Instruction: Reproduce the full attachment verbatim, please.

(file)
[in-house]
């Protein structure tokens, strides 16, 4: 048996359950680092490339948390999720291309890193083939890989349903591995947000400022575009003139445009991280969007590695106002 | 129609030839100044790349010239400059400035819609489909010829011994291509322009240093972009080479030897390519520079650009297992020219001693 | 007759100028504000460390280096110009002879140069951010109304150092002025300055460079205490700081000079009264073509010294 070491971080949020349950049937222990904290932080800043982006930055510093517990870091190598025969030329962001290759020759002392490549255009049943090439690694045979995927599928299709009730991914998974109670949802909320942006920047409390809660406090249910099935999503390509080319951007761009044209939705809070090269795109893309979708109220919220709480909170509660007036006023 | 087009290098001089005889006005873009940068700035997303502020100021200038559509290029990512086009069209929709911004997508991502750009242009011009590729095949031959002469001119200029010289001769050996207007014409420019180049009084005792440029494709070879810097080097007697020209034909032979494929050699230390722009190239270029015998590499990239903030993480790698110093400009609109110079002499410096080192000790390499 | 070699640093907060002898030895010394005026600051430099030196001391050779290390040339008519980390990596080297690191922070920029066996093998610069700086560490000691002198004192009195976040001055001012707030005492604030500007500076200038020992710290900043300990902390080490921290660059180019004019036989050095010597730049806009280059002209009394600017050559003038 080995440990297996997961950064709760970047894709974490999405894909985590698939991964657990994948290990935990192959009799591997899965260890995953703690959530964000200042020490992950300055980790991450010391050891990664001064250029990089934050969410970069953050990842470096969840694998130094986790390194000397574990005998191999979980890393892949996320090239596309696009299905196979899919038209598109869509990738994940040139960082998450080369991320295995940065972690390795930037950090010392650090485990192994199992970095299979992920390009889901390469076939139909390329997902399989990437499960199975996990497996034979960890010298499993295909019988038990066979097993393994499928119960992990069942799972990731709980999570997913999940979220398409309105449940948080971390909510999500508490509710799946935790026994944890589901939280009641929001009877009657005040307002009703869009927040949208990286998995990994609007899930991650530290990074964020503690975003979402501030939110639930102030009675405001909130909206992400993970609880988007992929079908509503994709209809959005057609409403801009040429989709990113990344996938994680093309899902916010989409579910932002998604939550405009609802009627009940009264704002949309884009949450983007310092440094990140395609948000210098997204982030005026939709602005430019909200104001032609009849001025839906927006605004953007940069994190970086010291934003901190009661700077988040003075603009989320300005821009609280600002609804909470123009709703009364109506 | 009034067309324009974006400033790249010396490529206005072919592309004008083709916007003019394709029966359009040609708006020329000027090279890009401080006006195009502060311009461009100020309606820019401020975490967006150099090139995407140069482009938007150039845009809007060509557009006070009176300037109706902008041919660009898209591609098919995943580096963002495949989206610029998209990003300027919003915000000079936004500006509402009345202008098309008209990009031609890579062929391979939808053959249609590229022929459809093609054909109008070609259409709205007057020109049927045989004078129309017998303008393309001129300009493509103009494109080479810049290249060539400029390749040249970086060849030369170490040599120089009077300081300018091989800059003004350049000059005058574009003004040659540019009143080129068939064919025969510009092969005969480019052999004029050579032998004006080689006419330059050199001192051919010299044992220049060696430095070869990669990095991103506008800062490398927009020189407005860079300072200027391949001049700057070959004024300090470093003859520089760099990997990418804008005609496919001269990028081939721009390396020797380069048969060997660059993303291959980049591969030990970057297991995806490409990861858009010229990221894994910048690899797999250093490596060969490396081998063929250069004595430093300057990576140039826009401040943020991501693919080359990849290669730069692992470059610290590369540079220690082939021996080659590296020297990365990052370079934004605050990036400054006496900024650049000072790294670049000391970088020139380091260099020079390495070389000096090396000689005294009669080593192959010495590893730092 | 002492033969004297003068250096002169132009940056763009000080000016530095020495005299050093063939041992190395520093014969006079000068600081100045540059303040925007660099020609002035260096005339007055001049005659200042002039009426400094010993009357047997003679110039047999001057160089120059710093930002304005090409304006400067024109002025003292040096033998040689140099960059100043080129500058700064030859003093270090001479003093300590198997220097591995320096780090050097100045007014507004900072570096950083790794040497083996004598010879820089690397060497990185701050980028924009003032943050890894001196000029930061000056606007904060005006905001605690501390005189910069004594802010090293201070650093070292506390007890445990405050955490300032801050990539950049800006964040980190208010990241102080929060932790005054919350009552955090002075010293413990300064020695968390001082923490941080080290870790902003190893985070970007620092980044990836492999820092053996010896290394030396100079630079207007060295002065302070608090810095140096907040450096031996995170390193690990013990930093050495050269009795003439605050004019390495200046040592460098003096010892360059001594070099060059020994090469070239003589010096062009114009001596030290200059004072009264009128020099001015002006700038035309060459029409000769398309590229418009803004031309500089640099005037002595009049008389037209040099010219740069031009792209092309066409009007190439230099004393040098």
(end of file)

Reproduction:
[in-house]
């Protein structure tokens, strides 16, 4: 048996359950680092490339948390999720291309890193083939890989349903591995947000400022575009003139445009991280969007590695106002 | 129609030839100044790349010239400059400035819609489909010829011994291509322009240093972009080479030897390519520079650009297992020219001693 | 007759100028504000460390280096110009002879140069951010109304150092002025300055460079205490700081000079009264073509010294 070491971080949020349950049937222990904290932080800043982006930055510093517990870091190598025969030329962001290759020759002392490549255009049943090439690694045979995927599928299709009730991914998974109670949802909320942006920047409390809660406090249910099935999503390509080319951007761009044209939705809070090269795109893309979708109220919220709480909170509660007036006023 | 087009290098001089005889006005873009940068700035997303502020100021200038559509290029990512086009069209929709911004997508991502750009242009011009590729095949031959002469001119200029010289001769050996207007014409420019180049009084005792440029494709070879810097080097007697020209034909032979494929050699230390722009190239270029015998590499990239903030993480790698110093400009609109110079002499410096080192000790390499 | 070699640093907060002898030895010394005026600051430099030196001391050779290390040339008519980390990596080297690191922070920029066996093998610069700086560490000691002198004192009195976040001055001012707030005492604030500007500076200038020992710290900043300990902390080490921290660059180019004019036989050095010597730049806009280059002209009394600017050559003038 080995440990297996997961950064709760970047894709974490999405894909985590698939991964657990994948290990935990192959009799591997899965260890995953703690959530964000200042020490992950300055980790991450010391050891990664001064250029990089934050969410970069953050990842470096969840694998130094986790390194000397574990005998191999979980890393892949996320090239596309696009299905196979899919038209598109869509990738994940040139960082998450080369991320295995940065972690390795930037950090010392650090485990192994199992970095299979992920390009889901390469076939139909390329997902399989990437499960199975996990497996034979960890010298499993295909019988038990066979097993393994499928119960992990069942799972990731709980999570997913999940979220398409309105449940948080971390909510999500508490509710799946935790026994944890589901939280009641929001009877009657005040307002009703869009927040949208990286998995990994609007899930991650530290990074964020503690975003979402501030939110639930102030009675405001909130909206992400993970609880988007992929079908509503994709209809959005057609409403801009040429989709990113990344996938994680093309899902916010989409579910932002998604939550405009609802009627009940009264704002949309884009949450983007310092440094990140395609948000210098997204982030005026939709602005430019909200104001032609009849001025839906927006605004953007940069994190970086010291934003901190009661700077988040003075603009989320300005821009609280600002609804909470123009709703009364109506 | 009034067309324009974006400033790249010396490529206005072919592309004008083709916007003019394709029966359009040609708006020329000027090279890009401080006006195009502060311009461009100020309606820019401020975490967006150099090139995407140069482009938007150039845009809007060509557009006070009176300037109706902008041919660009898209591609098919995943580096963002495949989206610029998209990003300027919003915000000079936004500006509402009345202008098309008209990009031609890579062929391979939808053959249609590229022929459809093609054909109008070609259409709205007057020109049927045989004078129309017998303008393309001129300009493509103009494109080479810049290249060539400029390749040249970086060849030369170490040599120089009077300081300018091989800059003004350049000059005058574009003004040659540019009143080129068939064919025969510009092969005969480019052999004029050579032998004006080689006419330059050199001192051919010299044992220049060696430095070869990669990095991103506008800062490398927009020189407005860079300072200027391949001049700057070959004024300090470093003859520089760099990997990418804008005609496919001269990028081939721009390396020797380069048969060997660059993303291959980049591969030990970057297991995806490409990861858009010229990221894994910048690899797999250093490596060969490396081998063929250069004595430093300057990576140039826009401040943020991501693919080359990849290669730069692992470059610290590369540079220690082939021996080659590296020297990365990052370079934004605050990036400054006496900024650049000072790294670049000391970088020139380091260099020079390495070389000096090396000689005294009669080593192959010495590893730092 | 002492033969004297003068250096002169132009940056763009000080000016530095020495005299050093063939041992190395520093014969006079000068600081100045540059303040925007660099020609002035260096005339007055001049005659200042002039009426400094010993009357047997003679110039047999001057160089120059710093930002304005090409304006400067024109002025003292040096033998040689140099960059100043080129500058700064030859003093270090001479003093300590198997220097591995320096780090050097100045007014507004900072570096950083790794040497083996004598010879820089690397060497990185701050980028924009003032943050890894001196000029930061000056606007904060005006905001605690501390005189910069004594802010090293201070650093070292506390007890445990405050955490300032801050990539950049800006964040980190208010990241102080929060932790005054919350009552955090002075010293413990300064020695968390001082923490941080080290870790902003190893985070970007620092980044990836492999820092053996010896290394030396100079630079207007060295002065302070608090810095140096907040450096031996995170390193690990013990930093050495050269009795003439605050004019390495200046040592460098003096010892360059001594070099060059020994090469070239003589010096062009114009001596030290200059004072009264009128020099001015002006700038035309060459029409000769398309590229418009803004031309500089640099005037002595009049008389037209040099010219740069031009792209092309066409009007190439230099004393040098």